Epidemic Thunderstorm asthma warning: expected to become more frequent and severe due to climate change.

November 10, 2020 at 9:32 pm Leave a comment

VicHealth warning map for thunderstorm asthma forr 11 November 2020

This is an extreme weather warning for tomorrow (Wednesday 11 November 2020) for epidemic thunderstorm asthma. Anyone who suffers asthma or heyfever should have their medications and asthma plan ready. Risk is rated as moderate for tomorrow.

The Victorian Health Department advises:

“People with current, past or undiagnosed asthma or hay fever are considered to be at risk. Having both asthma and hay fever or poorly controlled asthma increases the risk further. Those at increased risk should:
* avoid exposure to any storms that may emerge, especially the wind gusts that precede them
* have a reliever appropriately available (as discussed with your doctor or pharmacist)
* remind themselves of their asthma action plan and have practical knowledge of the four steps of asthma first aid.”

The Age newspaper has reported on the risks in this article: ‘Big risk’: Thunderstorm asthma warnings amid windy, hot weather.

Vic Emergency warning for thunderstorm asthma for 11 November 2020

We haven’t done nearly enough scientific research in the southern hemisphere on the possible links between rising temperatures of climate change and increasing revalence of epidemic thunderstorm asthma events.

Melbourne seems particularly susceptible to these events here in Australia.

In 2019 the ABC highlighted in an article that Climate change could affect grass pollen seasons, and your hayfever.

A particularly deadly thunderstorm asthma event ocurred in November 2016 in Melbourne and surrounds with an estimated 10,000 people affected, and resulted in at least 10 direct deaths.

The Lancet Medical Journal article from 2018 described the impact of the 2016 Melbourne event that affected up to 10,000 people:

“Grass pollen concentrations on Nov 21, 2016, were extremely high (>100 grains/m3). At 1800 AEDT, a gust front crossed Melbourne, plunging temperatures 10°C, raising humidity above 70%, and concentrating particulate matter. Within 30 h, there were 3365 (672%) excess respiratory-related presentations to emergency departments, and 476 (992%) excess asthma-related admissions to hospital, especially individuals of Indian or Sri Lankan birth (10% vs 1%, p<0·0001) and south-east Asian birth (8% vs 1%, p<0·0001) compared with previous 3 years. Questionnaire data from 1435 (64%) of 2248 emergency department presentations showed a mean age of 32·0 years (SD 18·6), 56% of whom were male. Only 28% had current doctor-diagnosed asthma. 39% of the presentations were of Asian or Indian ethnicity (25% of the Melbourne population were of this ethnicity according to the 2016 census, relative risk [RR] 1·93, 95% CI 1·74–2·15, p <0·0001). Of ten individuals who died, six were Asian or Indian (RR 4·54, 95% CI 1·28–16·09; p=0·01). 35 individuals were admitted to an intensive care unit, all had asthma, 12 took inhaled preventers, and five died."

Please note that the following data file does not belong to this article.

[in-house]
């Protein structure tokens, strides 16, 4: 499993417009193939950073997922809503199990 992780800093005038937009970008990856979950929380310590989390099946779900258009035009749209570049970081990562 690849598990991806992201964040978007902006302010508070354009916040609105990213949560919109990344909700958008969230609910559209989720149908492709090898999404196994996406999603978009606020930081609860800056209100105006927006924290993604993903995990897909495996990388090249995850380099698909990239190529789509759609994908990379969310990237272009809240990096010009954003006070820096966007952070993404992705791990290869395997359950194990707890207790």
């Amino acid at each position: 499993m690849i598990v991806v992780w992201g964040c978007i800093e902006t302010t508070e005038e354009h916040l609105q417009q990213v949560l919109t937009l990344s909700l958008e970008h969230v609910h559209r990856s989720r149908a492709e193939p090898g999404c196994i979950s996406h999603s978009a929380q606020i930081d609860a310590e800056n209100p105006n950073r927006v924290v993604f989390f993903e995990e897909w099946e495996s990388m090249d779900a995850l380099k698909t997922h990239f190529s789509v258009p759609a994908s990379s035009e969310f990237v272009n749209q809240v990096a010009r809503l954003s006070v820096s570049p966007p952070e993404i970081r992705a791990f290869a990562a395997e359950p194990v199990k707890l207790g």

The coroner heard that about 14,000 people were taken to hospital and seven men and three women – aged 18 to 57 – died during the November 2016 thunderstorm asthma event. Only 3 of the 10 who died had asthma action plans.

Professor Jo Douglass, from Royal Melbourne hospital, highlighted a trend of the victims having spent time outdoors before their deaths, which occurred on a hot 38C day with lots of pollen in the air, ahead of a storm. According to the Guadian report, Douglass said respiratory arrest in the victims had occurred as soon as 15 minutes after the first signs of asthma or wheezing.

“The average time from complaint to respiratory arrest was very short,” she told the court. “Fifteen minutes does not really leave anyone time to do much.”

A recent scientific study by Price et al (2020) highlighted that “Because of climate change, future events are likely to become more common, more disastrous, and more unpredictable.”

“All 7 Melbourne epidemics occurred in November, when ryegrass pollination was at its peak.17 The distribution of grass pollens is dependent on the weather, and Melbourne’s high susceptibility to ETSA may be influenced by local weather patterns interacting with the environment. Hot northern winds tend to push aeroallergens from large grasslands down south toward a sensitized urban population.7 Thunderstorms aid in the dispersion of intact and ruptured pollen grains, leading to sensitized individuals inhaling high atmospheric levels of allergens within a short period of time.” outlined the researchers.

Price etal (2020) Thunderstorm asthma events in Australia

The researchers concluded that Health authorities needed to be more prepared and pro-active.

“ETSA is a global health issue that will most likely become more frequent and severe over the coming years due to climate change. Australia, being the country hit hardest and most often by these events, should prepare for future epidemics to avoid burdening our current health infrastructure. It is crucial for health professionals to identify potential biomarkers and risk factors in affected individuals. These may include existing sensitivity to seasonal allergenic grasses, prior history of allergic rhinitis, overall elevated titers of IgE, elevated grass pollen specific IgE, serum specific IgE to major grass allergens, such as Lol p 5 from ryegrass and its cross-reactive analogues in other grasses, and high RAST or positive skin prick tests to seasonal allergens. Determining these factors will help patients receive appropriate and effective treatment methods and reduce the aftermath of the 2016 Melbourne epidemic from happening again.”


Entry filed under: climate change info, health, news. Tags: , , , .

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